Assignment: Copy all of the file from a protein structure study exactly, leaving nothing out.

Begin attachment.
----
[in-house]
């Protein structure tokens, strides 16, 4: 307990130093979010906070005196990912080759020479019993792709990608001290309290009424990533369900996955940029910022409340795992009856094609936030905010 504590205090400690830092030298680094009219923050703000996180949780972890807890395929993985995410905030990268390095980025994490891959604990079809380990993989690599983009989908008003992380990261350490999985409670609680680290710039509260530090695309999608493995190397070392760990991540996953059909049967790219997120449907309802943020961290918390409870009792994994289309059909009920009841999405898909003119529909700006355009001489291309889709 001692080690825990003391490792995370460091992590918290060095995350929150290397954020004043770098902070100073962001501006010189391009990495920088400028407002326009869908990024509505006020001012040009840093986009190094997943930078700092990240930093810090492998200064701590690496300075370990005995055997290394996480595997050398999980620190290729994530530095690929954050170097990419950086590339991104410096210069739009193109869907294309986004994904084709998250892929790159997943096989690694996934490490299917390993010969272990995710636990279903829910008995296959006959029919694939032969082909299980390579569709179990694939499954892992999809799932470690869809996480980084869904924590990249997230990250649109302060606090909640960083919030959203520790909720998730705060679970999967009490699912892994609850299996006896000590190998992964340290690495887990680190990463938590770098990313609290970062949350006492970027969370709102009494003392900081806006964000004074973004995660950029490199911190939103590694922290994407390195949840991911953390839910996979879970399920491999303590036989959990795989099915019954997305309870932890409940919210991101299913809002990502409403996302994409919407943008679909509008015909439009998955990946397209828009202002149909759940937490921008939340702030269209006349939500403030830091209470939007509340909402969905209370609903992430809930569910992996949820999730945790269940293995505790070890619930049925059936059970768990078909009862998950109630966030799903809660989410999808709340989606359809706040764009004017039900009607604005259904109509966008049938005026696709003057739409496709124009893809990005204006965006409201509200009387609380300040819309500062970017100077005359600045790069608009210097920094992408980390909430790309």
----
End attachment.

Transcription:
[in-house]
């Protein structure tokens, strides 16, 4: 307990130093979010906070005196990912080759020479019993792709990608001290309290009424990533369900996955940029910022409340795992009856094609936030905010 504590205090400690830092030298680094009219923050703000996180949780972890807890395929993985995410905030990268390095980025994490891959604990079809380990993989690599983009989908008003992380990261350490999985409670609680680290710039509260530090695309999608493995190397070392760990991540996953059909049967790219997120449907309802943020961290918390409870009792994994289309059909009920009841999405898909003119529909700006355009001489291309889709 001692080690825990003391490792995370460091992590918290060095995350929150290397954020004043770098902070100073962001501006010189391009990495920088400028407002326009869908990024509505006020001012040009840093986009190094997943930078700092990240930093810090492998200064701590690496300075370990005995055997290394996480595997050398999980620190290729994530530095690929954050170097990419950086590339991104410096210069739009193109869907294309986004994904084709998250892929790159997943096989690694996934490490299917390993010969272990995710636990279903829910008995296959006959029919694939032969082909299980390579569709179990694939499954892992999809799932470690869809996480980084869904924590990249997230990250649109302060606090909640960083919030959203520790909720998730705060679970999967009490699912892994609850299996006896000590190998992964340290690495887990680190990463938590770098990313609290970062949350006492970027969370709102009494003392900081806006964000004074973004995660950029490199911190939103590694922290994407390195949840991911953390839910996979879970399920491999303590036989959990795989099915019954997305309870932890409940919210991101299913809002990502409403996302994409919407943008679909509008015909439009998955990946397209828009202002149909759940937490921008939340702030269209006349939500403030830091209470939007509340909402969905209370609903992430809930569910992996949820999730945790269940293995505790070890619930049925059936059970768990078909009862998950109630966030799903809660989410999808709340989606359809706040764009004017039900009607604005259904109509966008049938005026696709003057739409496709124009893809990005204006965006409201509200009387609380300040819309500062970017100077005359600045790069608009210097920094992408980390909430790309």